And so now we sit in the year 2007. Y2K is a long forgotten memory. But when I close my eyes really tight, I can still see the white house with the white picket fence. I can still see the green grass in the small front yard. Now I can even see some flowers planted under the window sill. There are still two small children running around the front yard, and my wife standing in the front door as I walk down the sidewalk and open the fence. When I open my eyes however, I see nothing except an empty apartment.

Thursday, July 05, 2007


As I ran into another wall today, I started to think about strange habits I have. Bumping into walls for one. For some strange reason, I have this habit of taking corners as close as I possibly can, while walking, which leads me to run into corners a lot. Not like I come to a complete stop when I run into them, but more like I brush into corners. But sometimes I cut the corner so tightly that it hurts. And for the life of me, I can't figure out why I do that. I know I do it, I've told people I do it, I'm writing to you about it now, yet I can't stop myself from taking corners really closely. I could understand if I was in some kind of race and cutting those precious few milliseconds meant the difference between winning the gold or taking second. I could understand if I was being chased by a homicidal maniac and I needed to escape. But to go from my desk to the bathroom, I have to go around 4 corners, and each time I brush up against the wall. What's the point? I wish someone could explain this strange phenomenon.

When I was in college I took a summer or Jan term class in creative writing. For one assignment I wrote about peanut butter and jelly sandwiches. I'm not sure what the overall point of the paper was, I just remember that I wrote how when I eat a PB&J, I have to eat it with the peanut butter side on top, and the jelly side (obviously) on the bottom. To this day, I still eat them that way. Why? How would my life change if I ate one of them 'upside down'? The other thing I remember about that class is being introduced to a little band called Pearl Jam.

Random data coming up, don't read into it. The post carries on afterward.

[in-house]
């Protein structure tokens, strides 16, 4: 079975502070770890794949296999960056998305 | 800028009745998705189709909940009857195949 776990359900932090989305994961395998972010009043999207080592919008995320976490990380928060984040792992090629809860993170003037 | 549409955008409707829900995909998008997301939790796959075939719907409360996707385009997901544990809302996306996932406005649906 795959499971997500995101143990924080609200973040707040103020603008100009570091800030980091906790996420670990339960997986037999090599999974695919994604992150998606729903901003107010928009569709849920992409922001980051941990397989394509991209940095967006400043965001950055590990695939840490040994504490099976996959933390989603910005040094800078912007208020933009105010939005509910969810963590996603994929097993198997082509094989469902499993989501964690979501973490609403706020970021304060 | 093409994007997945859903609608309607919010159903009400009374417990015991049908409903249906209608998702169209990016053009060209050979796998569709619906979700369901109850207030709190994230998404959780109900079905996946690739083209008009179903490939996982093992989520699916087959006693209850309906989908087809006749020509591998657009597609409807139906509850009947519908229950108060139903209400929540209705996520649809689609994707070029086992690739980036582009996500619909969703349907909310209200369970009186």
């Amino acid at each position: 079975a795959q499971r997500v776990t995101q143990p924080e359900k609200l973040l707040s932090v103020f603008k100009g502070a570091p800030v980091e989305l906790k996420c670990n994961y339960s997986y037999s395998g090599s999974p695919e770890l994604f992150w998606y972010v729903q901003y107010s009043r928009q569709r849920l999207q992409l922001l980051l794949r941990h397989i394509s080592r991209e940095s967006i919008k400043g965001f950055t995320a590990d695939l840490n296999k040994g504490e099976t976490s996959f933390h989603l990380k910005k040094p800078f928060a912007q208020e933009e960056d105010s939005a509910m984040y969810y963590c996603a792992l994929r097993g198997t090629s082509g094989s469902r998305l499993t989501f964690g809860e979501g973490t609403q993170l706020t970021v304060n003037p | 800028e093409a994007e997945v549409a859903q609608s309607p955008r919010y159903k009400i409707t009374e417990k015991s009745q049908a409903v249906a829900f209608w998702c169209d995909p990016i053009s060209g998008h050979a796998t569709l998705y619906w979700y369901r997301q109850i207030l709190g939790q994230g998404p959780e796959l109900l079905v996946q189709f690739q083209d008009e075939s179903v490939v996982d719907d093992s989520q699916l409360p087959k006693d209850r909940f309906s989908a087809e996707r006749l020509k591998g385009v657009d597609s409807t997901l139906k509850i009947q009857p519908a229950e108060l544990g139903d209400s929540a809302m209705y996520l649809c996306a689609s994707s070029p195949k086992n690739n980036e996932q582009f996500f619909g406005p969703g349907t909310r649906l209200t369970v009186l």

When I go to the movies, I have to sit on the left side of the theater looking right. If I sit even dead center I feel like something is off. That's not to say I haven't sat on the right side of the theater. If I'm assigned a seat there, I'll sit there. If the theater is crowded I'll sit there. Or if it's a movie I don't really care about or have seen before, I'll sit on the right. But if I have my way and I can manage it, I will always sit on the left side. And more importantly, if I'm with someone, they have to be sitting on my right. I feel really backwards if I'm with only one person, and they're on my left.

I also have to go to the bathroom when I go to the movies. Even if the theater is 5 minutes away, and I went to the bathroom before I left, as soon as I walk into the theater, I have to go. I think after all the times I've gone to the movies, I've just developed a Pavlovian response to the smell of popcorn or something. Or maybe it goes back to the time I was watching Dances With Wolves, and after 30 minutes I really had to go, but I was so afraid of missing something I figured I'd wait until the movie was over. Not realizing the movie was something like 3 hours long.

Those aren't all the strange quirks I have. Although I do suppose everyone has a few things about them that are odd. I just really hope I can figure out why I cut corners so hard so I can stop scraping my shirts against walls. I actually have a hole in one of them now and it's a little troubling.